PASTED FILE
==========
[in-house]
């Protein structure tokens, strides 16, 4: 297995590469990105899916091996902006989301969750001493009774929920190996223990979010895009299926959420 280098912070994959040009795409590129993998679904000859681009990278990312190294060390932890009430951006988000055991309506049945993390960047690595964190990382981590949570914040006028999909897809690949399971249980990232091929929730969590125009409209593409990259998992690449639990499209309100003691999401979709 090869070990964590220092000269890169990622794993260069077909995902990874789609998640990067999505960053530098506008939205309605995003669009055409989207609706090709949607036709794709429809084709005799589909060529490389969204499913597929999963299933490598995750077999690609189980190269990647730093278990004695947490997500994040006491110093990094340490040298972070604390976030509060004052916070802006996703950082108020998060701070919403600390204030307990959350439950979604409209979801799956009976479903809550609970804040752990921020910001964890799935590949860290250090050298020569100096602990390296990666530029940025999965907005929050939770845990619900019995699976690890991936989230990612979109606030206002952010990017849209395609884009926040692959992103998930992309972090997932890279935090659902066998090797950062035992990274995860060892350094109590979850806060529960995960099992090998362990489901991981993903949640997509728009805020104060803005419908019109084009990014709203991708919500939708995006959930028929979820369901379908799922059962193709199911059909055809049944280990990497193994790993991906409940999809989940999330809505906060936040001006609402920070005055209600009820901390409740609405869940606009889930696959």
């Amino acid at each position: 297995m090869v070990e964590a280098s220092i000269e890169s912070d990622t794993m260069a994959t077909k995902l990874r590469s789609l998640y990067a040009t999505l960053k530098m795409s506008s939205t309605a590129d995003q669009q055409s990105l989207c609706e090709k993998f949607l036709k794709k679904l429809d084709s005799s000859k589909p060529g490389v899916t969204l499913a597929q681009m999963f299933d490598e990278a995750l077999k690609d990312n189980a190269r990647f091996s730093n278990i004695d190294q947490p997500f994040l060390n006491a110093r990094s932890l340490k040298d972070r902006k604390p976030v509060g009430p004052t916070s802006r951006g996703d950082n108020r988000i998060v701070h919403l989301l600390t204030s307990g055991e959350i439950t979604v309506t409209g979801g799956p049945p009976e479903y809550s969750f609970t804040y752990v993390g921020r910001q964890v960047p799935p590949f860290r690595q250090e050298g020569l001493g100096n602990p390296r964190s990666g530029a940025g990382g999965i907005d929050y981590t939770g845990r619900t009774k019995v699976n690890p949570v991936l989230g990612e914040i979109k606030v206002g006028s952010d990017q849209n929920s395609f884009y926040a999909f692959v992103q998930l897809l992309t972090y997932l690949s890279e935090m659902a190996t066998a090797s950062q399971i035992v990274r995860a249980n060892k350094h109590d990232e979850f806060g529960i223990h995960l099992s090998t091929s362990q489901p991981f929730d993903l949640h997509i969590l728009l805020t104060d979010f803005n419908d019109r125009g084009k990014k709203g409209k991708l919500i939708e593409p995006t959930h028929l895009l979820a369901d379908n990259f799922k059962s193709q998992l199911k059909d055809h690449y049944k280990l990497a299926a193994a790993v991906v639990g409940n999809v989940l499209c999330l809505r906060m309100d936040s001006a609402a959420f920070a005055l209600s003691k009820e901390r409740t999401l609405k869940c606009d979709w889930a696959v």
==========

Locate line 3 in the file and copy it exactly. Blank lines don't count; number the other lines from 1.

């Amino acid at each position: 297995m090869v070990e964590a280098s220092i000269e890169s912070d990622t794993m260069a994959t077909k995902l990874r590469s789609l998640y990067a040009t999505l960053k530098m795409s506008s939205t309605a590129d995003q669009q055409s990105l989207c609706e090709k993998f949607l036709k794709k679904l429809d084709s005799s000859k589909p060529g490389v899916t969204l499913a597929q681009m999963f299933d490598e990278a995750l077999k690609d990312n189980a190269r990647f091996s730093n278990i004695d190294q947490p997500f994040l060390n006491a110093r990094s932890l340490k040298d972070r902006k604390p976030v509060g009430p004052t916070s802006r951006g996703d950082n108020r988000i998060v701070h919403l989301l600390t204030s307990g055991e959350i439950t979604v309506t409209g979801g799956p049945p009976e479903y809550s969750f609970t804040y752990v993390g921020r910001q964890v960047p799935p590949f860290r690595q250090e050298g020569l001493g100096n602990p390296r964190s990666g530029a940025g990382g999965i907005d929050y981590t939770g845990r619900t009774k019995v699976n690890p949570v991936l989230g990612e914040i979109k606030v206002g006028s952010d990017q849209n929920s395609f884009y926040a999909f692959v992103q998930l897809l992309t972090y997932l690949s890279e935090m659902a190996t066998a090797s950062q399971i035992v990274r995860a249980n060892k350094h109590d990232e979850f806060g529960i223990h995960l099992s090998t091929s362990q489901p991981f929730d993903l949640h997509i969590l728009l805020t104060d979010f803005n419908d019109r125009g084009k990014k709203g409209k991708l919500i939708e593409p995006t959930h028929l895009l979820a369901d379908n990259f799922k059962s193709q998992l199911k059909d055809h690449y049944k280990l990497a299926a193994a790993v991906v639990g409940n999809v989940l499209c999330l809505r906060m309100d936040s001006a609402a959420f920070a005055l209600s003691k009820e901390r409740t999401l609405k869940c606009d979709w889930a696959v």